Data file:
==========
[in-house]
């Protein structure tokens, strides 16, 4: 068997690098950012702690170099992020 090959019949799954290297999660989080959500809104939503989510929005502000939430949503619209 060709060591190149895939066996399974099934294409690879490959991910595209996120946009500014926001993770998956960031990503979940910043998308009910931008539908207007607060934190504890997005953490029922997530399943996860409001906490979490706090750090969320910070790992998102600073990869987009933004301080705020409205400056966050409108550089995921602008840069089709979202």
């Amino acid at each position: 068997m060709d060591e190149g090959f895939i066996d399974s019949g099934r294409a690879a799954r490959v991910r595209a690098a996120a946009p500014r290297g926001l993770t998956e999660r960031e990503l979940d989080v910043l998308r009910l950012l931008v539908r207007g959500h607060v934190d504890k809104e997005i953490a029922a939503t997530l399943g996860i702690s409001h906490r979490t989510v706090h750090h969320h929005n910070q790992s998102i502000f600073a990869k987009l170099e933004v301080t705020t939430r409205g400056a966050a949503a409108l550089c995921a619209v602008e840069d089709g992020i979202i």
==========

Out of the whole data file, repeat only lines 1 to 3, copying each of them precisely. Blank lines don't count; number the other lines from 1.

[in-house]
């Protein structure tokens, strides 16, 4: 068997690098950012702690170099992020 090959019949799954290297999660989080959500809104939503989510929005502000939430949503619209 060709060591190149895939066996399974099934294409690879490959991910595209996120946009500014926001993770998956960031990503979940910043998308009910931008539908207007607060934190504890997005953490029922997530399943996860409001906490979490706090750090969320910070790992998102600073990869987009933004301080705020409205400056966050409108550089995921602008840069089709979202």
């Amino acid at each position: 068997m060709d060591e190149g090959f895939i066996d399974s019949g099934r294409a690879a799954r490959v991910r595209a690098a996120a946009p500014r290297g926001l993770t998956e999660r960031e990503l979940d989080v910043l998308r009910l950012l931008v539908r207007g959500h607060v934190d504890k809104e997005i953490a029922a939503t997530l399943g996860i702690s409001h906490r979490t989510v706090h750090h969320h929005n910070q790992s998102i502000f600073a990869k987009l170099e933004v301080t705020t939430r409205g400056a966050a949503a409108l550089c995921a619209v602008e840069d089709g992020i979202i």